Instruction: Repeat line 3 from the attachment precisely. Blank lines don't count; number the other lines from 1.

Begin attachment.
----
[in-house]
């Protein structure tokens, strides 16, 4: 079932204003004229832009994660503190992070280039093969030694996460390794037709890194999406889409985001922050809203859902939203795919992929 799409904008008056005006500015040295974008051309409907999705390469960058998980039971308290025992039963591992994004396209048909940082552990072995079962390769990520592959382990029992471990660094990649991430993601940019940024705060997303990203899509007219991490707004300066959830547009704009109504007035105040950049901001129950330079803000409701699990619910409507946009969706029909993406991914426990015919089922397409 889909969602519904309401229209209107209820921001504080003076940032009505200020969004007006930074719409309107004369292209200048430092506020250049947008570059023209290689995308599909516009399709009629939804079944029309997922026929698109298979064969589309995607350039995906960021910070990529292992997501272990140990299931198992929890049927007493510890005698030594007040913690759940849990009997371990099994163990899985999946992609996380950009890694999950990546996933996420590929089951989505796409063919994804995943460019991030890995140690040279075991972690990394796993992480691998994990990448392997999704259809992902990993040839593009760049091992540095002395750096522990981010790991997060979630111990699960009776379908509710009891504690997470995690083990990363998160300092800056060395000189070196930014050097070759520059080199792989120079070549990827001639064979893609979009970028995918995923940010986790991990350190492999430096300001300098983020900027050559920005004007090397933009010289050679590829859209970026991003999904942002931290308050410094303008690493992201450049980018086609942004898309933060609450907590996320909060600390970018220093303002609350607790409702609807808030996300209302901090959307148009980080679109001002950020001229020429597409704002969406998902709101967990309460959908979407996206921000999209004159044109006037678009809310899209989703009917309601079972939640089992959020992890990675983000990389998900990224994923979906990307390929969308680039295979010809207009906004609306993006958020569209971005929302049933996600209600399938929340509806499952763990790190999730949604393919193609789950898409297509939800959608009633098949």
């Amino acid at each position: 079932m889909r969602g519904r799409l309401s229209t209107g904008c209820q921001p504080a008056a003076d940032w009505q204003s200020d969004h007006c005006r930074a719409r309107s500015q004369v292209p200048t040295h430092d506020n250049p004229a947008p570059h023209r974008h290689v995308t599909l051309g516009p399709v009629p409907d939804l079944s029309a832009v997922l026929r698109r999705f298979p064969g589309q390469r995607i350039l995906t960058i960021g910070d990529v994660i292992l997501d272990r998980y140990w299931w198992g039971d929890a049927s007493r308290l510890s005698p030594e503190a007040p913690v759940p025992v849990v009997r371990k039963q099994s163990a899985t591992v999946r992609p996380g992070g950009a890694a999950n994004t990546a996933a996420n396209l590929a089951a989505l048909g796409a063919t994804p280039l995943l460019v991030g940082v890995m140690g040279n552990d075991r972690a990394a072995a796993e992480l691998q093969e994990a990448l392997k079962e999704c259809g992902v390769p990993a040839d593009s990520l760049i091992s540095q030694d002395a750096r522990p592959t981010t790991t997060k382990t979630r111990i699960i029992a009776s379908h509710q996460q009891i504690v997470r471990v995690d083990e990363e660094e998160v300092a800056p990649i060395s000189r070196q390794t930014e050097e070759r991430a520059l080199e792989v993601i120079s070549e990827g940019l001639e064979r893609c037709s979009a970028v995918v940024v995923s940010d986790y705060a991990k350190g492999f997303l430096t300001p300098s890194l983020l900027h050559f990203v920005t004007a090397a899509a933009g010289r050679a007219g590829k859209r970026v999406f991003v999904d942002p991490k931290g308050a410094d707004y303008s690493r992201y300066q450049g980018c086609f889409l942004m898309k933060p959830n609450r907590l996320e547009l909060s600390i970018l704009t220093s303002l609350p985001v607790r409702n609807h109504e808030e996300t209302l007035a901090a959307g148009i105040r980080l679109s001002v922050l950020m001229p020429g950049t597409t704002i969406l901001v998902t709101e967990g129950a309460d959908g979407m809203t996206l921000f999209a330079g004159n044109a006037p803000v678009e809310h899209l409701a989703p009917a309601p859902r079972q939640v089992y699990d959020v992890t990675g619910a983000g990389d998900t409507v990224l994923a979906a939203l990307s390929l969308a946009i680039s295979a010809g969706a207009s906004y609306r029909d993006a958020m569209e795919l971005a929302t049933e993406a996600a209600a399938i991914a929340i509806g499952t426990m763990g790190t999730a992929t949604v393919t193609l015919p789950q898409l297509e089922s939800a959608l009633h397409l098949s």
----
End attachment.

């Amino acid at each position: 079932m889909r969602g519904r799409l309401s229209t209107g904008c209820q921001p504080a008056a003076d940032w009505q204003s200020d969004h007006c005006r930074a719409r309107s500015q004369v292209p200048t040295h430092d506020n250049p004229a947008p570059h023209r974008h290689v995308t599909l051309g516009p399709v009629p409907d939804l079944s029309a832009v997922l026929r698109r999705f298979p064969g589309q390469r995607i350039l995906t960058i960021g910070d990529v994660i292992l997501d272990r998980y140990w299931w198992g039971d929890a049927s007493r308290l510890s005698p030594e503190a007040p913690v759940p025992v849990v009997r371990k039963q099994s163990a899985t591992v999946r992609p996380g992070g950009a890694a999950n994004t990546a996933a996420n396209l590929a089951a989505l048909g796409a063919t994804p280039l995943l460019v991030g940082v890995m140690g040279n552990d075991r972690a990394a072995a796993e992480l691998q093969e994990a990448l392997k079962e999704c259809g992902v390769p990993a040839d593009s990520l760049i091992s540095q030694d002395a750096r522990p592959t981010t790991t997060k382990t979630r111990i699960i029992a009776s379908h509710q996460q009891i504690v997470r471990v995690d083990e990363e660094e998160v300092a800056p990649i060395s000189r070196q390794t930014e050097e070759r991430a520059l080199e792989v993601i120079s070549e990827g940019l001639e064979r893609c037709s979009a970028v995918v940024v995923s940010d986790y705060a991990k350190g492999f997303l430096t300001p300098s890194l983020l900027h050559f990203v920005t004007a090397a899509a933009g010289r050679a007219g590829k859209r970026v999406f991003v999904d942002p991490k931290g308050a410094d707004y303008s690493r992201y300066q450049g980018c086609f889409l942004m898309k933060p959830n609450r907590l996320e547009l909060s600390i970018l704009t220093s303002l609350p985001v607790r409702n609807h109504e808030e996300t209302l007035a901090a959307g148009i105040r980080l679109s001002v922050l950020m001229p020429g950049t597409t704002i969406l901001v998902t709101e967990g129950a309460d959908g979407m809203t996206l921000f999209a330079g004159n044109a006037p803000v678009e809310h899209l409701a989703p009917a309601p859902r079972q939640v089992y699990d959020v992890t990675g619910a983000g990389d998900t409507v990224l994923a979906a939203l990307s390929l969308a946009i680039s295979a010809g969706a207009s906004y609306r029909d993006a958020m569209e795919l971005a929302t049933e993406a996600a209600a399938i991914a929340i509806g499952t426990m763990g790190t999730a992929t949604v393919t193609l015919p789950q898409l297509e089922s939800a959608l009633h397409l098949s």